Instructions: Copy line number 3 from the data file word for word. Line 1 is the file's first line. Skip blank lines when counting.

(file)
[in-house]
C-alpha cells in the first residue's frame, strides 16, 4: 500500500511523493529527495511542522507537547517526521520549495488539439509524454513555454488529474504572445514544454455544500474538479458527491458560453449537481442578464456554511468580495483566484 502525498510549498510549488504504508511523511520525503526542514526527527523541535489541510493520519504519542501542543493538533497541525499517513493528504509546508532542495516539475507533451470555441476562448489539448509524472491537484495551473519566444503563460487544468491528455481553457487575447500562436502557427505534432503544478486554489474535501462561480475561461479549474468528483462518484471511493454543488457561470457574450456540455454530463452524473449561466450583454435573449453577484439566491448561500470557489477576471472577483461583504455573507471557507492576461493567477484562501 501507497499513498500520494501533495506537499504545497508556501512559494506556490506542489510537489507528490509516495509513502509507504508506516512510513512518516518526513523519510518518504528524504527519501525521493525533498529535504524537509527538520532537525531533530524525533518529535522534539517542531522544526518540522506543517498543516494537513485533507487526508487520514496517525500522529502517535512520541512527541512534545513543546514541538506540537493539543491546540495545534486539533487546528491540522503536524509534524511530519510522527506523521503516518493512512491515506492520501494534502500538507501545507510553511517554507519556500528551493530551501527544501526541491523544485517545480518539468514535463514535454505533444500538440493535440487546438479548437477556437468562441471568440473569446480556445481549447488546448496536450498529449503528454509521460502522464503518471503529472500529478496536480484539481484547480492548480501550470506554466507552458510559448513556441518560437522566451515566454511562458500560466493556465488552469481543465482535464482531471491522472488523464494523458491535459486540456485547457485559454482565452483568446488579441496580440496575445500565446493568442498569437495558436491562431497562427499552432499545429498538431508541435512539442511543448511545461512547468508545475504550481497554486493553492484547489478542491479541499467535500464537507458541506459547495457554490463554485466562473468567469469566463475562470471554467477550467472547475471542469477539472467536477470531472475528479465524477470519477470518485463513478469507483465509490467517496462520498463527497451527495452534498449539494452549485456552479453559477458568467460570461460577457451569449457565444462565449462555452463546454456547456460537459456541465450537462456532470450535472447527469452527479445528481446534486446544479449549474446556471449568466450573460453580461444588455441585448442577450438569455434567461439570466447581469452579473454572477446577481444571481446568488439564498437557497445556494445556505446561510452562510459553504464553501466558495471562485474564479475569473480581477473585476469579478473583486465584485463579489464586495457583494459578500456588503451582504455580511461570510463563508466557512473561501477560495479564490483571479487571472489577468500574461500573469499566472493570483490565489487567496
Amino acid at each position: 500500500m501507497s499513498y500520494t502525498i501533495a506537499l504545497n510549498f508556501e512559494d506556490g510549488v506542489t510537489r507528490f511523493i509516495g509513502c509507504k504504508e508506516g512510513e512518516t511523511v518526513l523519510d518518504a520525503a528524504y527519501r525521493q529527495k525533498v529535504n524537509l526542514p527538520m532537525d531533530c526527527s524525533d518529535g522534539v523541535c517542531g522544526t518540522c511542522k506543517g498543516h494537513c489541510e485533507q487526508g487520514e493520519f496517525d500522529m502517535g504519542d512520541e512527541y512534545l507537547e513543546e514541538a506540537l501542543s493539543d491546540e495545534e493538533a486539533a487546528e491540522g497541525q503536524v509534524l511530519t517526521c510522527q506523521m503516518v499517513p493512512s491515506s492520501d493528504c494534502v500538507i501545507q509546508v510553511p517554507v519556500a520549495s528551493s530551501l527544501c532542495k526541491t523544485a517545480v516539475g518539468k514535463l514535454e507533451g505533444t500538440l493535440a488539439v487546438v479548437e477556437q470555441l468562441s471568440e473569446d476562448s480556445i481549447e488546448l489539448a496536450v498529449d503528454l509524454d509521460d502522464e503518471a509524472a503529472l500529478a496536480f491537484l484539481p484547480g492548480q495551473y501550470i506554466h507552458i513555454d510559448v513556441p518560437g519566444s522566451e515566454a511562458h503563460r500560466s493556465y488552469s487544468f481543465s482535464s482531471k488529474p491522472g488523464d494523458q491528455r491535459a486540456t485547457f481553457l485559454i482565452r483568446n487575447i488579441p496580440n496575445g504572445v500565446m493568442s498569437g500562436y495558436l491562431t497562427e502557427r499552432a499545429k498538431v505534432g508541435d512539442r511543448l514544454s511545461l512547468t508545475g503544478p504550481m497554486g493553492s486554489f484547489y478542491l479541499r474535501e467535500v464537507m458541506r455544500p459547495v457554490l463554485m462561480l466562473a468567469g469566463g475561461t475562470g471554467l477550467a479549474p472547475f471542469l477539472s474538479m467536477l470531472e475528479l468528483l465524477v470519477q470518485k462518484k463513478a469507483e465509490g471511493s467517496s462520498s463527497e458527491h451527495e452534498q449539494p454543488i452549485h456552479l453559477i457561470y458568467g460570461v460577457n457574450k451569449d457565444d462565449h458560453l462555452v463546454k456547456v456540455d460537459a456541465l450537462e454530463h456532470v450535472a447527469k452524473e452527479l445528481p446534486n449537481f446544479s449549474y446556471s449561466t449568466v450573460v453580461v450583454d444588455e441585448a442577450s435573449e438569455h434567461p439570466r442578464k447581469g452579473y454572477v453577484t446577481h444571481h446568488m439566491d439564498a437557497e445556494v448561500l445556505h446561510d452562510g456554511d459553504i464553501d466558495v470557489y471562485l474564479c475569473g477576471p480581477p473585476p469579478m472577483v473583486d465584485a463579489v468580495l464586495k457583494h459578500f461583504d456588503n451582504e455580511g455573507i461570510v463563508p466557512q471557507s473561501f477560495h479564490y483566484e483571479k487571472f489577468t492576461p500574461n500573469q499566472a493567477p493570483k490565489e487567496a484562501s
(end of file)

Amino acid at each position: 500500500m501507497s499513498y500520494t502525498i501533495a506537499l504545497n510549498f508556501e512559494d506556490g510549488v506542489t510537489r507528490f511523493i509516495g509513502c509507504k504504508e508506516g512510513e512518516t511523511v518526513l523519510d518518504a520525503a528524504y527519501r525521493q529527495k525533498v529535504n524537509l526542514p527538520m532537525d531533530c526527527s524525533d518529535g522534539v523541535c517542531g522544526t518540522c511542522k506543517g498543516h494537513c489541510e485533507q487526508g487520514e493520519f496517525d500522529m502517535g504519542d512520541e512527541y512534545l507537547e513543546e514541538a506540537l501542543s493539543d491546540e495545534e493538533a486539533a487546528e491540522g497541525q503536524v509534524l511530519t517526521c510522527q506523521m503516518v499517513p493512512s491515506s492520501d493528504c494534502v500538507i501545507q509546508v510553511p517554507v519556500a520549495s528551493s530551501l527544501c532542495k526541491t523544485a517545480v516539475g518539468k514535463l514535454e507533451g505533444t500538440l493535440a488539439v487546438v479548437e477556437q470555441l468562441s471568440e473569446d476562448s480556445i481549447e488546448l489539448a496536450v498529449d503528454l509524454d509521460d502522464e503518471a509524472a503529472l500529478a496536480f491537484l484539481p484547480g492548480q495551473y501550470i506554466h507552458i513555454d510559448v513556441p518560437g519566444s522566451e515566454a511562458h503563460r500560466s493556465y488552469s487544468f481543465s482535464s482531471k488529474p491522472g488523464d494523458q491528455r491535459a486540456t485547457f481553457l485559454i482565452r483568446n487575447i488579441p496580440n496575445g504572445v500565446m493568442s498569437g500562436y495558436l491562431t497562427e502557427r499552432a499545429k498538431v505534432g508541435d512539442r511543448l514544454s511545461l512547468t508545475g503544478p504550481m497554486g493553492s486554489f484547489y478542491l479541499r474535501e467535500v464537507m458541506r455544500p459547495v457554490l463554485m462561480l466562473a468567469g469566463g475561461t475562470g471554467l477550467a479549474p472547475f471542469l477539472s474538479m467536477l470531472e475528479l468528483l465524477v470519477q470518485k462518484k463513478a469507483e465509490g471511493s467517496s462520498s463527497e458527491h451527495e452534498q449539494p454543488i452549485h456552479l453559477i457561470y458568467g460570461v460577457n457574450k451569449d457565444d462565449h458560453l462555452v463546454k456547456v456540455d460537459a456541465l450537462e454530463h456532470v450535472a447527469k452524473e452527479l445528481p446534486n449537481f446544479s449549474y446556471s449561466t449568466v450573460v453580461v450583454d444588455e441585448a442577450s435573449e438569455h434567461p439570466r442578464k447581469g452579473y454572477v453577484t446577481h444571481h446568488m439566491d439564498a437557497e445556494v448561500l445556505h446561510d452562510g456554511d459553504i464553501d466558495v470557489y471562485l474564479c475569473g477576471p480581477p473585476p469579478m472577483v473583486d465584485a463579489v468580495l464586495k457583494h459578500f461583504d456588503n451582504e455580511g455573507i461570510v463563508p466557512q471557507s473561501f477560495h479564490y483566484e483571479k487571472f489577468t492576461p500574461n500573469q499566472a493567477p493570483k490565489e487567496a484562501s